Monday 30 June 2014

One Year!

Today, 30th June, a year ago I landed in Prague without a return ticket! So it seems fitting that I spent today travelling around Estonia and visiting camps where young people are hearing about a God who loves them and sent His Son to die for them. 

I am so incredibly thankful for God's incredible grace and overwhelming faithfulness in my first year here. 

And I am so excited to continue to be a part of what God is doing here as He draws young people from these nations to Himself. 

Sunday 29 June 2014

The Nations Sing

At Intern Training we re-created one of the highlights of my year. On the last night we sang How Great is our God in all the languages represented at Intern Training - Romanian, Polish, Latvian, Slovene, Slovak, Estonian, Czech, Ukrainian, Finnish, Spanish and English!

There’s something so wonderful about being reminded that God is the God of all nations, that He is worshipped in those eleven languages and so many more.

As camps begin across JV would you pray that many in these nations would join us in this song this summer?

Saturday 28 June 2014

Short Term Team Training in Estonia

Today I was at Short Term Team Training in Estonia! There are four camps happening this term - three English camps and one football camp. It started with Innar welcoming everyone to training. In addition to the American teams and the interns there was also a group of people from Czech to serve at camp so I got to see some friends.

Märt is the country leader for Estonia and it was such a joy to hear him share the vision for JV in Estonia. Estonia is one of our smallest countries with a population of 1.4 million. Less than 1% of the population are evangelical believers.

Due to communism the church is missing a lot of the older generation. This means a lot of the leaders in the church are young and have such passion and vision for their nation. But it also means, as Märt shared this morning, that there are approximately twenty healthy churches in the country. They believe that in order to transform the country and reach this nation they need two hundred healthy churches, ten times the number they have!

It was wonderful to hear Riina share her story of coming to Christ, and an English camp five years ago was a huge part of that. Riina is one of our amazing summer interns and it is such a joy to see her joy in Jesus. One of my favourite things about travelling around is that I get to reconnect with our interns, ask how their summer is going and encourage them.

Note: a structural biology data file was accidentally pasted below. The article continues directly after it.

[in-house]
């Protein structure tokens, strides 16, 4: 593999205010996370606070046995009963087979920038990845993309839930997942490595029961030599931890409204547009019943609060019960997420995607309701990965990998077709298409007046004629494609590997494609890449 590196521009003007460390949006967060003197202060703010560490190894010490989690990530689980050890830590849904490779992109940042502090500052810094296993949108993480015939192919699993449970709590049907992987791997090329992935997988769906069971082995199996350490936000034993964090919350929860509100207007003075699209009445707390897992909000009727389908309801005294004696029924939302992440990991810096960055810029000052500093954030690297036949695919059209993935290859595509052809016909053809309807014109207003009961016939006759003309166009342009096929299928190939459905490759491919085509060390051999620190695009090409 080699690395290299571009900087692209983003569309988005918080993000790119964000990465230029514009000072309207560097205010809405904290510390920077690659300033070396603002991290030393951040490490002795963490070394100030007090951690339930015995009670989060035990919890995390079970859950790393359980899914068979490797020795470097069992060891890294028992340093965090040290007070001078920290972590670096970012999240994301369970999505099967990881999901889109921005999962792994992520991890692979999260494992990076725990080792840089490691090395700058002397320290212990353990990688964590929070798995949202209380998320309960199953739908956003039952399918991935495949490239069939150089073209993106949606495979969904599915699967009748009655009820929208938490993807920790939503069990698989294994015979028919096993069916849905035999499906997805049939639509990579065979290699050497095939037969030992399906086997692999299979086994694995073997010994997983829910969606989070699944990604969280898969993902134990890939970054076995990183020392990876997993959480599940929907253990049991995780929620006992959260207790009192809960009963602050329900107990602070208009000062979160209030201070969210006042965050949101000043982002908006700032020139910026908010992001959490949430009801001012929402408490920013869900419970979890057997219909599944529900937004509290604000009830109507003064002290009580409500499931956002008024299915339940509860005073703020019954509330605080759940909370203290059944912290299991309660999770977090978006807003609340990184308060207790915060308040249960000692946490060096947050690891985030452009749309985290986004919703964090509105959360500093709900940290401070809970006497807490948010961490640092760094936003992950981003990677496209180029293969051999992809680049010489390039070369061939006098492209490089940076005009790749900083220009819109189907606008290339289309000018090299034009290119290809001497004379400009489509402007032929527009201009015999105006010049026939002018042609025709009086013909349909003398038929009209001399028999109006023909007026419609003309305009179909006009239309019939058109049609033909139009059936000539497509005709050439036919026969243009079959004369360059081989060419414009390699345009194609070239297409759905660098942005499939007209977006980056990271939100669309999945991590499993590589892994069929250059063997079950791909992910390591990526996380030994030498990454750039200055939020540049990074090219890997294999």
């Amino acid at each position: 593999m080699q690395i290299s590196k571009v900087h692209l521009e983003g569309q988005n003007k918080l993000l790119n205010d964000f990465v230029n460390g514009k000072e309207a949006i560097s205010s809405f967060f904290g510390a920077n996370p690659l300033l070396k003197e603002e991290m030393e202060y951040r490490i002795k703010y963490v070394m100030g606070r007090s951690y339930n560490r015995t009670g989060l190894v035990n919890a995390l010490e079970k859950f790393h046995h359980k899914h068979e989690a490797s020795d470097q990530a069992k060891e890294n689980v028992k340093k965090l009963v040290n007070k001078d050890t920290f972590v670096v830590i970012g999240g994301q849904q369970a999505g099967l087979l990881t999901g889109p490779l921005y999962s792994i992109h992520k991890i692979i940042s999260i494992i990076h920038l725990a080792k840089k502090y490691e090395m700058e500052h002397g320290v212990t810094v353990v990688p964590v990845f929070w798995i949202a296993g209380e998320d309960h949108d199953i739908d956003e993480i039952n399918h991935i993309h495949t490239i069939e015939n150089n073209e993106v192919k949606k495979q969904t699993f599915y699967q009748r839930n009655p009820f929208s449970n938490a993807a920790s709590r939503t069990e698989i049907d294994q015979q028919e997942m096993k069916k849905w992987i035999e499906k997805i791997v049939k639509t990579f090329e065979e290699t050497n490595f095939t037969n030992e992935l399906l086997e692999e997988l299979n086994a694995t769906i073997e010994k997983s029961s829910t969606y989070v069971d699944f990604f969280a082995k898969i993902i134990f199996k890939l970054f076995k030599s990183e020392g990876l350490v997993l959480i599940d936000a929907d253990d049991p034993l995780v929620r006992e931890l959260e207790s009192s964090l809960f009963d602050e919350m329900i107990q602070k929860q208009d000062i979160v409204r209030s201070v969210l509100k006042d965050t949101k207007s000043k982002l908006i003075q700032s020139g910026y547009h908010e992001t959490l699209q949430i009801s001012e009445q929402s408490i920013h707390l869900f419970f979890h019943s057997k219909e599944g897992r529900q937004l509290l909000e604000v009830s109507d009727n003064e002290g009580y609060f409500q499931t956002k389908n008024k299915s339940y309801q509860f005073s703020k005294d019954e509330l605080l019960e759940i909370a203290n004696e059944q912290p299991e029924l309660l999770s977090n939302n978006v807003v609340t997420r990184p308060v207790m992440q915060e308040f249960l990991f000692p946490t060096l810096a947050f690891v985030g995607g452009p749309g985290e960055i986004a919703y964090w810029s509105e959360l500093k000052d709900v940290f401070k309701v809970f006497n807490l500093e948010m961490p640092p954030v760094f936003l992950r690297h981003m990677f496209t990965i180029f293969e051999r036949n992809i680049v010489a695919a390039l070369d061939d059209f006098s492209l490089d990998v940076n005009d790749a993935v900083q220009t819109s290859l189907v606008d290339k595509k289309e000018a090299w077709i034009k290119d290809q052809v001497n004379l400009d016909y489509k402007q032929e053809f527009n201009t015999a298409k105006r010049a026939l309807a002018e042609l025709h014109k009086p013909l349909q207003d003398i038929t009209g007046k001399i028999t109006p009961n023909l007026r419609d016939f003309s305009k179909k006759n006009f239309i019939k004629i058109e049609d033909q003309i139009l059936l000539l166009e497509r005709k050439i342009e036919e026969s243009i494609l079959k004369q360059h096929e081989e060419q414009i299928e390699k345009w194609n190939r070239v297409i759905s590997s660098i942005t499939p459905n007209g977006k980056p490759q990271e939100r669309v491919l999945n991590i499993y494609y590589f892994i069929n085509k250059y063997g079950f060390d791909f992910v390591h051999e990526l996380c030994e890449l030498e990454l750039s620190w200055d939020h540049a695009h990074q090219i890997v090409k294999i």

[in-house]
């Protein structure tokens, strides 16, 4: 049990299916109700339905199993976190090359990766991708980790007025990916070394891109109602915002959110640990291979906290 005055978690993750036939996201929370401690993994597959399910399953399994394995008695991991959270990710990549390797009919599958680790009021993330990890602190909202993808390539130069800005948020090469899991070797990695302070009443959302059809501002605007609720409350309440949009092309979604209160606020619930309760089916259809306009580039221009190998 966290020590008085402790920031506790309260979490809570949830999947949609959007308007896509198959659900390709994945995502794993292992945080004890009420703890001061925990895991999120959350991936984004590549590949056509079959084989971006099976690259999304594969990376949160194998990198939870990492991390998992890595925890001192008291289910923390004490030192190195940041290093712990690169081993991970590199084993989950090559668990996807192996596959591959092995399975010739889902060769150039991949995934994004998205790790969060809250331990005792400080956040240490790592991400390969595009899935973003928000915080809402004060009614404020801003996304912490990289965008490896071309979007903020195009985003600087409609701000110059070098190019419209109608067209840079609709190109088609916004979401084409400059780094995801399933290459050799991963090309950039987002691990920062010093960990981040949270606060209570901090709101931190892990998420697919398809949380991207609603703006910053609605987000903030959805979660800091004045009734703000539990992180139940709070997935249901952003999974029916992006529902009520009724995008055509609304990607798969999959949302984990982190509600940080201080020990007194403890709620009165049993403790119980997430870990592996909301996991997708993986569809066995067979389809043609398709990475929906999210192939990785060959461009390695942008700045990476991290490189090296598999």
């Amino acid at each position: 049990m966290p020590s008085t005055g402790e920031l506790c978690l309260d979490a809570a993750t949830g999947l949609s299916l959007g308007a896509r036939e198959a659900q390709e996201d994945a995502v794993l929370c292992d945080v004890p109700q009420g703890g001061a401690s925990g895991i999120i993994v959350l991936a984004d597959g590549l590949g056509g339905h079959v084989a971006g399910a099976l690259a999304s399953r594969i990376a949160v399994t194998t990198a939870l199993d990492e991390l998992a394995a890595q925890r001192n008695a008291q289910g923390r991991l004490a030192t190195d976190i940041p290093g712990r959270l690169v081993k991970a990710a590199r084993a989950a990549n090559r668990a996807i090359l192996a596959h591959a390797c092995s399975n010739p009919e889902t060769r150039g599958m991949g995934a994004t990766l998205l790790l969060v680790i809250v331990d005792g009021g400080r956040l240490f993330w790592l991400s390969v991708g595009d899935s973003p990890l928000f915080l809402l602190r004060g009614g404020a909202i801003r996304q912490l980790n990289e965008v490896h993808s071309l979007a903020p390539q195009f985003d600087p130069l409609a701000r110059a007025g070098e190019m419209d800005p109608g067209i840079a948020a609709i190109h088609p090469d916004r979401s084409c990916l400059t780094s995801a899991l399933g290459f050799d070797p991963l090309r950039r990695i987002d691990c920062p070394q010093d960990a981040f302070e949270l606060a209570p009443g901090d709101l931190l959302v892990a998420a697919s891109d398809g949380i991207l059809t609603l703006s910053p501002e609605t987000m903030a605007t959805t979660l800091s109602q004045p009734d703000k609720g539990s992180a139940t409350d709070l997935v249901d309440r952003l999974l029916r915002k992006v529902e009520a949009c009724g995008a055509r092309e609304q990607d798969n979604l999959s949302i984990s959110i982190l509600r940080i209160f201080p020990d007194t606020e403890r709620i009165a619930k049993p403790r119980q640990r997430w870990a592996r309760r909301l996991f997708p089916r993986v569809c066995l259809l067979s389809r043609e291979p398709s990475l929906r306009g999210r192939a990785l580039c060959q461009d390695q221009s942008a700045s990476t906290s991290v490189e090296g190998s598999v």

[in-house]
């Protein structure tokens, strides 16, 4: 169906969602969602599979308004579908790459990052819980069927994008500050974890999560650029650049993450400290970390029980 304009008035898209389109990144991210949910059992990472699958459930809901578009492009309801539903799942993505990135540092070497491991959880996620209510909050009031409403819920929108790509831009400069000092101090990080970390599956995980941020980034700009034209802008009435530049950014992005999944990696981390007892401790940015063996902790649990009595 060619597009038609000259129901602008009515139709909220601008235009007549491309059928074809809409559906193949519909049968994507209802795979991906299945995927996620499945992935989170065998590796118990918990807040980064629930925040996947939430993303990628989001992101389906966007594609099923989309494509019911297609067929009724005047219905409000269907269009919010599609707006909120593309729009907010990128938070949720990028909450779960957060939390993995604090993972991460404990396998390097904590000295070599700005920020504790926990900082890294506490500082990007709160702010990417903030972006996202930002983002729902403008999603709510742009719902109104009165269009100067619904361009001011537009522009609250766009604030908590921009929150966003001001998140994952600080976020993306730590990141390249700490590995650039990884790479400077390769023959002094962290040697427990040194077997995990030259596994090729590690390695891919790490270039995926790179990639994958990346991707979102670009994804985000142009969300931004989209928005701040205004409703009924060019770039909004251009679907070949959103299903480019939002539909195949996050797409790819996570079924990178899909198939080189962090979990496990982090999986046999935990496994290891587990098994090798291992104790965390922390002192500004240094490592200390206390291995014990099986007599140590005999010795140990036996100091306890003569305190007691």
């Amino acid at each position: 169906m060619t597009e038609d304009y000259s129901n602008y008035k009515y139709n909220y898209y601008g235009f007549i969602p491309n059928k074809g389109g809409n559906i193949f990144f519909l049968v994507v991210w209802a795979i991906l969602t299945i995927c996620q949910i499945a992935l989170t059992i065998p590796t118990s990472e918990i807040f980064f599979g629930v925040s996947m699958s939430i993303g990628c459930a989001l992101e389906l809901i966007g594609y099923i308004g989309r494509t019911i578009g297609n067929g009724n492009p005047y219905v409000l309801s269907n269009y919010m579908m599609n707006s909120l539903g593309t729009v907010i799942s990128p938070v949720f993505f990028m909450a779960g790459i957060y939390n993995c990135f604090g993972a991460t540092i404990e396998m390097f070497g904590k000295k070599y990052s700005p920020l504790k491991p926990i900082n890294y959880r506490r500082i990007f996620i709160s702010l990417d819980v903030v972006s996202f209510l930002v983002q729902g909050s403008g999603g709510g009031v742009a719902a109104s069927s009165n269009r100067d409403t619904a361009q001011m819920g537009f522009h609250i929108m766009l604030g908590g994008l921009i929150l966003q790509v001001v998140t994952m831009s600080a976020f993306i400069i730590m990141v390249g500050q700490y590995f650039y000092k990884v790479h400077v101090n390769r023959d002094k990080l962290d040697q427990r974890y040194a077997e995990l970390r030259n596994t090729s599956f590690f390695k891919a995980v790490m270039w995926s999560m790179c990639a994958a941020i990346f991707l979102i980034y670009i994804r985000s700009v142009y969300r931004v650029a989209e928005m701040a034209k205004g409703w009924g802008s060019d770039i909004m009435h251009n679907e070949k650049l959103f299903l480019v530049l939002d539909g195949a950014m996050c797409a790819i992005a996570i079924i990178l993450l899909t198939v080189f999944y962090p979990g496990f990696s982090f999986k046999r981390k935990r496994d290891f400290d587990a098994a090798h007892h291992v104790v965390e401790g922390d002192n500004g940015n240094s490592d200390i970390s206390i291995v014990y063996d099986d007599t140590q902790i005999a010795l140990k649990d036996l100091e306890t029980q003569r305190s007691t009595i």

The training in Estonia lasts for a day so this afternoon we prayed for each team individually and commissioned them. They set off to their camp facilities tonight and the campers will arrive tomorrow.

I am very excited to see what God continues to do in this nation!

Friday 27 June 2014

Short Term Team Training in Latvia

When short term teams arrive to do a camp with Josiah Venture there is typically a day or two of training for them. The majority of our teams come from America and this also gives them a couple of days to get over jet lag before camp starts. 

But, more importantly, it gives us time to talk about the culture of the country, what will happen at camp, and how to share the Gospel and testimonies. There is also time for worship and devotions. 

This is David and he leads the camp ministry in Latvia. He started the day with a devotion and then shared the story of Josiah Venture, our mission and vision and the values of our camp ministry.  

One of the things that has given me the most joy is to see our wonderful interns, both Americans and Latvians, being part of the training as they talked about roles at camp, the history of Latvia, the discipleship continuum and about the culture. 

These are five of the six interns serving in Latvia this summer. They had some free time and so I was able to take them out for some really good doughnuts and coffee. 

It was so good to catch up with them, find out how their summer is going, and how to be praying for them as they go into camp. 

I'll be at short term team training until it ends around 3 today and then I'll be driving alone to Tartu in Estonia because their short term team training is tomorrow. 

This week Latvia has two camps - one is a Fusion camp which the American team is serving at, and the other is a day camp where the interns will be serving. I'm hoping to visit the day camp next week. 

I'm so excited to see what God does in Latvia this summer! 

Driving to Latvia

After a couple of hours of sleep Katka and I got into my car a little after 2am..

I drove for the first five hours so I don't have any photos of the beautiful sunrise and the ribbons of fog that lay on the fields. It was so beautiful. 

In Poland there was a lot of this. 

And a lot of storks. 

And a lot of this. 

Poland is long!

We started to see signs for the Belarus border but we were actually heading to Lithuania. 

Lithuania seemed so empty. Just lots of heavy goods lorries and not a lot of space to overtake. 

We got into Latvia and arrived in Riga at 6pm, in perfect time for dinner. There is a one hour time difference so, including breaks, the drive took us 15 hours. 

Although the drive was long but it was good! Getting to Warsaw by 7 meant we missed a lot of traffic. 

Very thankful we got here safely! 

Photo Friday - 27th June

Flowers on the town square near sunset. 

A new missionary family arrived in Cesky Tesin and they stayed at my flat while I was gone in Latvia and Estonia, as their container with their possessions arrived a couple of weeks after they did. It was fun to prepare my flat for them. 

The road to Latvia is long. This is what it looks like for miles and miles in Poland. We got up at 2am to leave and got to Latvia in time for dinner - 15 hours on the road. We made really good time and there really weren't any incidents.

It was so great to be up in Latvia for their short term team training

I also got to take five of their six summer interns out for some doughnuts. It was so good to hear how their summer is going, how God is working in and through them.